David Lester has been named CEO of the London Stock Exchange’s new pan-European trading platform, which will be formed by merging its Baikal dark pool with the newly-acquired Turquoise multilateral trading facility (MTF).
John Wilson, Baikal’s current CEO, and Turquoise chief Eli Lederman will both relinquish their roles to make way for Lester, who will run the new MTF in addition to his existing role as director of information services at the exchange.
Wilson, a former Lehman Brothers executive who took the helm of Baikal in October 2008, has been named executive chairman of ETX Capital, a provider of financial spread betting and contracts for difference to retail investors, professional traders and financial institutions.
The announcement follows the LSE’s completion of the Turquoise acquisition after receiving regulatory approval from the UK’s Office of Fair Trading and Financial Services Authority. The deal was first revealed in December 2009. The combined Turquoise/Baikal MTF will keep the Turquoise name and will be migrated to the new Millennium Exchange trading platform that is being developed for the LSE by Sri-Lankan technology firm MillenniumIT, which the LSE expects to roll out before the end of September 2010.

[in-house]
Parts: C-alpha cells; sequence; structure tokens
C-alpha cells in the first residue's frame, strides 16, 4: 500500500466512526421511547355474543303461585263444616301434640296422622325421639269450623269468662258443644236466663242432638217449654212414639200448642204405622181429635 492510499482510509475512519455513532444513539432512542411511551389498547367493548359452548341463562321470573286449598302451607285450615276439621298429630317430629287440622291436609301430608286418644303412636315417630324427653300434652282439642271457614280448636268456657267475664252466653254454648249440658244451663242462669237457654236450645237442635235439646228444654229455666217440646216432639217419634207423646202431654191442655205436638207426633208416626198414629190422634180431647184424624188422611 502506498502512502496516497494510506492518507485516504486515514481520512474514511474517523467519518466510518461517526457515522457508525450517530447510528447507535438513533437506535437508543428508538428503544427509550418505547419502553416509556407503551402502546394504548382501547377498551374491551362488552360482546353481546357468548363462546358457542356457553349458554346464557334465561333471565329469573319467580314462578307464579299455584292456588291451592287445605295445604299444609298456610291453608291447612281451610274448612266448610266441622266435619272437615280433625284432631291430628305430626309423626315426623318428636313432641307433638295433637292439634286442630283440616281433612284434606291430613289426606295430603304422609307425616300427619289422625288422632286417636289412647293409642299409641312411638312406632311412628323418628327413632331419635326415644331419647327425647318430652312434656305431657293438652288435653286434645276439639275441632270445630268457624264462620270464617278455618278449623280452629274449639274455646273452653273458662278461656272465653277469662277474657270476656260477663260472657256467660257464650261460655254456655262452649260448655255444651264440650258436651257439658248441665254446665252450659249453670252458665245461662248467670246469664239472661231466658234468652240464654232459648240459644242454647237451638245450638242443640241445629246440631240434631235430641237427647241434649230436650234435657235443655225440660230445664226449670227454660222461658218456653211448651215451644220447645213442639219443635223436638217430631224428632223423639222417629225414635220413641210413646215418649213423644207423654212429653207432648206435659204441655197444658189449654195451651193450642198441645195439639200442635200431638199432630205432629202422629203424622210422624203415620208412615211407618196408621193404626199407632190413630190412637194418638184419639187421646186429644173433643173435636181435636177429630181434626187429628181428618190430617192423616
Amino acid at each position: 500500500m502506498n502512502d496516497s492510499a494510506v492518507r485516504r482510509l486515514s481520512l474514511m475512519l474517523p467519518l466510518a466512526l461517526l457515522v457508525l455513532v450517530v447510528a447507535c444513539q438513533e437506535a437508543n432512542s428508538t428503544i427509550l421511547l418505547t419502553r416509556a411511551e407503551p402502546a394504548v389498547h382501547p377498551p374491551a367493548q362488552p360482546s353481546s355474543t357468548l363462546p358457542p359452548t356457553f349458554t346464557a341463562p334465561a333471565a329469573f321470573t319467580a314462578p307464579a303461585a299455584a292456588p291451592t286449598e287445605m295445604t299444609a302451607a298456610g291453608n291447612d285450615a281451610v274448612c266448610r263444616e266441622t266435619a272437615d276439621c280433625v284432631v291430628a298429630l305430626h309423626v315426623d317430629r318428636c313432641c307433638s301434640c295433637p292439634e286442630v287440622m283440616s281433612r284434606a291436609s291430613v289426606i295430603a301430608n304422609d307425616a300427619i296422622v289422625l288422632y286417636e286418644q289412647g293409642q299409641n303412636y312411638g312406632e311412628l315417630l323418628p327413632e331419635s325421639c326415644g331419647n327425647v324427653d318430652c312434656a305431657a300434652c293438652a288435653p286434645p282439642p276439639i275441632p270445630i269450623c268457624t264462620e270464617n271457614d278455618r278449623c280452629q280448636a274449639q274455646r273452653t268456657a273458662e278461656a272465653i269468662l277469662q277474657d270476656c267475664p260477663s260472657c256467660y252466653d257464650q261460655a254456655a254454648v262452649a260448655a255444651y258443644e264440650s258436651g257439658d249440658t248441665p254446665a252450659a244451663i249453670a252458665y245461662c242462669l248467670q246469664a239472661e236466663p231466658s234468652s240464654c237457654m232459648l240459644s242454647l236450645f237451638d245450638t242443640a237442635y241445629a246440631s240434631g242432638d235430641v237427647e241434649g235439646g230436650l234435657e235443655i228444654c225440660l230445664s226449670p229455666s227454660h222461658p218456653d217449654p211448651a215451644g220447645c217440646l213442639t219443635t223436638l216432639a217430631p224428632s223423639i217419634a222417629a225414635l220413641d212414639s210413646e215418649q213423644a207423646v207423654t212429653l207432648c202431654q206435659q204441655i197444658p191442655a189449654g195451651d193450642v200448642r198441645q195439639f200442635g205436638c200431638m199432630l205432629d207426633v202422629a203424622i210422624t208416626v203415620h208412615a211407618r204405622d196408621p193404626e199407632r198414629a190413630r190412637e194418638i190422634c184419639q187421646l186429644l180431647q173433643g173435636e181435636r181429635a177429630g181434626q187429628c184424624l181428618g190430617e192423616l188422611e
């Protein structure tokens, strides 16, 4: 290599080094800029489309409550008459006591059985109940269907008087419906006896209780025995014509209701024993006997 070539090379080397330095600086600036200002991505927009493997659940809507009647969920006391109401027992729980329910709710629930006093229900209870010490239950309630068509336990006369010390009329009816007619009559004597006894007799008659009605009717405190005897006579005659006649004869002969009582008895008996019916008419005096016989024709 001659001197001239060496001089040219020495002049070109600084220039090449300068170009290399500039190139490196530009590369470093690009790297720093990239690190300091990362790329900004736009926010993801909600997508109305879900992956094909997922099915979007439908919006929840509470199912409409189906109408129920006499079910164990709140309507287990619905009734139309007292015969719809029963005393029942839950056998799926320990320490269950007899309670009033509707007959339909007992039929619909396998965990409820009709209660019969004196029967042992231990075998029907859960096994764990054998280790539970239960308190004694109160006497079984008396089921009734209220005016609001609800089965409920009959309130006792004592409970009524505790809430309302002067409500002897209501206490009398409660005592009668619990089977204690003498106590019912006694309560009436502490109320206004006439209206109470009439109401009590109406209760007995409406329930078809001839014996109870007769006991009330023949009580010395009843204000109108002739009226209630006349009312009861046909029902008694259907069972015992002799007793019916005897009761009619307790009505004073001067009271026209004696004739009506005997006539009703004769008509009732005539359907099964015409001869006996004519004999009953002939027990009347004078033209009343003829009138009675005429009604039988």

The LSE acquired MillenniumIT in October last year for US$30 million.
An LSE spokesman told theTRADEnews.com that the work to integrate Turquoise and Baikal is now fully underway, but the two platforms will continue to be operated separately in the short term. Both entities, for example, still have separate MTF licences. Turquoise is the only one of the two actively trading, as the launch of Baikal’s order book, originally scheduled for November 2009, was stalled by the Turquoise deal.
“We will keep the existing Turquoise systems running until we can migrate them onto Millennium,” the spokesman said.
Turquoise’s current trading platform is provided by IT company Cinnober.
Baikal was first unveiled in June 2008 as a joint venture between the LSE and investment bank Lehman Brothers. It was intended to be a dark trading and liquidity aggregation venue with routing capabilities connections to numerous external dark pools. Following the collapse of Lehman in September 2008, the LSE continued with the Baikal project and launched its routing functionality at the end of June 2009.
Turquoise, established by a consortium of nine of Europe’s biggest brokers, officially started trading in September 2008, and now trades equities listed in 16 European countries.
Turquoise had a 2.9% market share of value traded across Europe in January 2010, according to figures from data vendor Thomson Reuters.